ATP oers a very helpful Resource Guide for PV training program
curriculum development

What cons=tutes quality training? (con=nued)

Suitable training environment

Comfortable classroom
Safe lab-yard environment
Roof at ground level is helpful

Adequate up-to-date equipment


Modules, racking, inverters, combiners, disconnects, grounding hardware,
ashing, tools, meters, shade measurement, bakeries, charge controls,
connectors, gloves, faceshields, fall protec=on, etc

Bakery based training very helpful


Major undertaking
Dealers with bakery competency have compe==ve advantage

Proper safety focus is cri=cal


Job placement services

On the job appren=ce training programs are in demand

Challenges to maintaining quality training

Dicult to nd experienced instructors

Curriculum development requires both training program


development and PV system design and installa=on experience

This task can be collabora=ve eort if there is a close working


rela=onship between the PV pro and the training developer

Exis=ng market has more training than jobs

Instructor may be experienced PV professional, but not always a good


teacher
Instructor might be a good teacher, but lacks experience in the trades

Placement rate es=mated to be less than 10%

Licensing/cer=ca=on requirements rapidly evolving


Technology rapidly evolving
Incen=ves constantly changing

High quality instructors

High quality PV instructors are essen=al

High quality PV instructors are experienced with

Experienced in the trades - minimum 3-4 years


Experienced with classroom teaching
Train the trainer programs are now being developed thru DOE grants
A wide variety of solar products and applica=ons
Both residen=al and commercial installa=ons
Grid-=e and bakery based systems
Retropng PV systems to a variety of roof surfaces
Drilling thousands of holes in roofs that should never leak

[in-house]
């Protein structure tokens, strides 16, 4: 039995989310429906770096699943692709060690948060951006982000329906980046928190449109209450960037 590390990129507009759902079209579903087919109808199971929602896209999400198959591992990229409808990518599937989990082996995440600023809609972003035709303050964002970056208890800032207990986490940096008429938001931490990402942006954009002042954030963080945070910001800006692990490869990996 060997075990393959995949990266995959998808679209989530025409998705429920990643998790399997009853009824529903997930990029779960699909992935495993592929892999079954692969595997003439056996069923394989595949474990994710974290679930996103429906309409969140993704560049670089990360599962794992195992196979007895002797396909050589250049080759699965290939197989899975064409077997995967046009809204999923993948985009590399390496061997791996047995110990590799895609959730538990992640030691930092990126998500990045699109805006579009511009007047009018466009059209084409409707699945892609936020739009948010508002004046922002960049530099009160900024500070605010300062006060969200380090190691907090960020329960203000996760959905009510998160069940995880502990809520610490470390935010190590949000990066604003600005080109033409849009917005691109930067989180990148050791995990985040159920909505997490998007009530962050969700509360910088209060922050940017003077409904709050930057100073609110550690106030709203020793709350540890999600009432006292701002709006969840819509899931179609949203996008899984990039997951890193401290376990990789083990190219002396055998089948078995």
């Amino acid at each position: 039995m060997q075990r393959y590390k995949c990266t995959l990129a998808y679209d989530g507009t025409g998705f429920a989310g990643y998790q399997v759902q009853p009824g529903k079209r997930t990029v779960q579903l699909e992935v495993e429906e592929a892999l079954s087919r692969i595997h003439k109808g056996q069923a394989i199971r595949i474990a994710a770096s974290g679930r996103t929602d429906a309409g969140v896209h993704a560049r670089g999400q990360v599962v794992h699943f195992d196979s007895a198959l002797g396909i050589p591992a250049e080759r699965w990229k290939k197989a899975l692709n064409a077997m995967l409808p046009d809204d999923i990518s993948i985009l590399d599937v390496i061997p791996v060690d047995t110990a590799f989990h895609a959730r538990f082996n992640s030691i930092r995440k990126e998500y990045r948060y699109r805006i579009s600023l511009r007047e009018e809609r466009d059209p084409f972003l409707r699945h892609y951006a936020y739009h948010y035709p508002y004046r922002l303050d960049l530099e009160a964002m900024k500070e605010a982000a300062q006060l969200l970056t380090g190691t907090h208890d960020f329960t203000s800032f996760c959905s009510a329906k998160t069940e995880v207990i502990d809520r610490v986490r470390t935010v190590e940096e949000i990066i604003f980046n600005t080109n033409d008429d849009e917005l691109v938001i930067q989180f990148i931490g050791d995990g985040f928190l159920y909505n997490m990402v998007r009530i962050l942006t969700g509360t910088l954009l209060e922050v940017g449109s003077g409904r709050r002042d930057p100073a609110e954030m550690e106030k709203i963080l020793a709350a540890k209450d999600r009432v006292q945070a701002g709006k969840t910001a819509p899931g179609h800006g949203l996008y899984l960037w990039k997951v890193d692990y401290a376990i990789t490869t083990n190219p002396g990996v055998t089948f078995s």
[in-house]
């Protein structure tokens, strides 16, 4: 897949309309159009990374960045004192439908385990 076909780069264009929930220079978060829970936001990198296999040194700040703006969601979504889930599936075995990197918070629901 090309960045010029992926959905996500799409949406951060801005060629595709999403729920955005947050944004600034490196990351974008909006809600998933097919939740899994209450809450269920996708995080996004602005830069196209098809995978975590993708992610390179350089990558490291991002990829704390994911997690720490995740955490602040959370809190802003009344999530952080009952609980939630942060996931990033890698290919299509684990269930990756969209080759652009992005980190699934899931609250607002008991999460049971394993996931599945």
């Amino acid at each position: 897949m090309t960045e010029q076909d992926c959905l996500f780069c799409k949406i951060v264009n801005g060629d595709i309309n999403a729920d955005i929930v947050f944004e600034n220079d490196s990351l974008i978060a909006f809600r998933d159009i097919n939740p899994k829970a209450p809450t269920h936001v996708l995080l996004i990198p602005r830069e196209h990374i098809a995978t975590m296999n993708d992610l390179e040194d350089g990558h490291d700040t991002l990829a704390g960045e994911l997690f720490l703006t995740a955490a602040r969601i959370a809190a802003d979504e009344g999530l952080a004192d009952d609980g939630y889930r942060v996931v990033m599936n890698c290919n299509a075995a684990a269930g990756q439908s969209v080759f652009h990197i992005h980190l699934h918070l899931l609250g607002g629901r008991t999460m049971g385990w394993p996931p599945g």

Permipng and inspectors in a wide range of work environments

High Quality PV instructors are entertaining!

NABCEP cer=ca=on & entry level test

NABCEP oers the Cer=ed PV Installer Exam

Passing the exam earns the installer the =tle of NABCEP Cer=ed PV Installer
NABCEP Cer=ed PV Installers have earned an industry mark of dis=nc=on
NOTE: There is no such thing as NABCEP entry level cer=ca=on

NABCEP also oers an Entry Level Exam

Test providers help prepare students for the NABCEP Entry Level Exam
NABCEP registered test providers

hkp://www.nabcep.org/wp-content/uploads/2009/01/approved-providers05122009.pdf

The NABCEP Entry Level Exam

Aimed at students interested in gepng an entry level installer job the solar photovoltaic eld
Passing the NABCEP Entry Level Exam allows the student to demonstrate to a prospec=ve
employer that they possess the basic knowledge of design, installa=on, and applica=on of
photovoltaic systems
Achieving a passing score on the Entry Level Exam is a benchmark that poten=al employers use to
assess a candidates basic knowledge of the principles of solar electric systems
The NABCEP Entry Level Exam by itself does not qualify an individual to install PV systems but it
does prepare them for employment in the eld

Qualifying a solar training program

Is the program ISPQ accredited? hkp://irecusa.org/index.php?id=91

Does the training program meet your unique educa=onal


background and training needs?

Get referrals from previous students (preferably electrical